Avoid 21st Century Crusades

According to a report published in the New York Times on February 25, 2007, 44% of Americans have changed their religious affiliations at least once. You can read the article HERE. This information comes to us as a result of a study done by the Pew Forum and the entire study can be found HERE.

The US Constitution guarantees freedom of religion in the First Amendment of the Bill of Rights. Contrary to what some conservatives allege, and based upon case law developed as a result of decisions by the US Supreme Court, this includes belief in no particular religion and thus, freedom from any particular religion.

Beside the obvious thought that no religion equals atheism and/or agnosticism, fully twelve percent of Americans claim to believe in a God or similar Supreme Being, but follow no set organized religion, according to the Pew Forum report. Those folks are guaranteed freedom from any religion, and they have proactively decided to avail themselves of that freedom.

Another four percent are atheist or agnostic. That totals sixteen percent considered to be “unaffiliated”.

This is an interesting statistic. At least half of these religiously unaffiliated Americans changed from an affiliated and formally organized religion as adults. It begs the question as to what motivated them, and why this number is growing, according to the report.

According to some reports, many or most of the 16% unaffiliated that chose this road in adulthood became disenchanted with their former organized religion, as did the remaining 28% who simply changed to a different religion. Of course, some of those latter folks changed due to marriage or other logistical reasons. But the majority had “issues” with where they were, and chose to go elsewhere.

One has to wonder, with so many religions practicing world-wide, how anyone could possibly know when switching from one religion to another, which one is the right one. Obviously, no one would say, “I practice ABC religion, but I know that XYZ religion is really the right one.” It seems logical to project that if one is a member of a certain religion and one chooses to continue being a member, it is because one believes that this one is the really right one, and the others are somehow flawed in some way.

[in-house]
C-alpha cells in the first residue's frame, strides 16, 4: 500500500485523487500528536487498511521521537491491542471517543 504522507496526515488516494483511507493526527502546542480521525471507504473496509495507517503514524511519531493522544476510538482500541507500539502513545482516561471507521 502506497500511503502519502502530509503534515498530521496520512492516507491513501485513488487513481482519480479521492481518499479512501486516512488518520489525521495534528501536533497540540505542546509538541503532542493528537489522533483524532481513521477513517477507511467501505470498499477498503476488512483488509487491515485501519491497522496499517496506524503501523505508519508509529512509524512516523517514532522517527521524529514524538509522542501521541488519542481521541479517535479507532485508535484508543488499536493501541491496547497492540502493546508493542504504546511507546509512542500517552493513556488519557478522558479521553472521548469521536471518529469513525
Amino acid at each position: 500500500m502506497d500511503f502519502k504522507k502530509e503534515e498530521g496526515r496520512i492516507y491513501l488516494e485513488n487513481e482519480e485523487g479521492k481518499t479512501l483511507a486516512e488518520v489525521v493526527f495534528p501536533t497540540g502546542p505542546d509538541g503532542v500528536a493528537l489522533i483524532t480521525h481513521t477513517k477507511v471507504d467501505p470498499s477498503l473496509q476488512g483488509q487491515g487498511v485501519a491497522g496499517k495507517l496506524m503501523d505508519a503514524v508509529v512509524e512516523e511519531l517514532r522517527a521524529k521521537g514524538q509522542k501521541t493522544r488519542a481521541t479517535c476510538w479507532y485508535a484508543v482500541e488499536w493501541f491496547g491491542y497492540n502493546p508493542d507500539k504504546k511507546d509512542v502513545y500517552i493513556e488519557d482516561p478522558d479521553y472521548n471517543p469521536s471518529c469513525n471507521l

This situation becomes even more pronounced when dealing with religions that believe in the Judeo-Christian-Muslim concept of a single deity, vs. some of the eastern religions that believe in something completely different. It is probable that members of each type of religion believe that they are right and the members of the other religion are wrong.

Considering this, it is not hard to understand how sixteen percent of Americans are “unaffiliated”. In this manner, they can avoid the traditional conflict about whose religion is the right one.

This is usually not a big program in a civilized environment until it comes to politics. Some conservatives advocate that the United States be declared a “Christian” nation primary because Christianity in its several hundred forms is the majority religion in the US. Others advocate the reverse, stating that this would be tantamount to establishing a “state’ religion in violation of the First Amendment.

One thing is certain: no American seems to think that Islamic republics are a good thing, and yet what these Islamic countries have done in folding their religion into their politics is exactly what some here in the US want to do with their own brand of the “right” religion.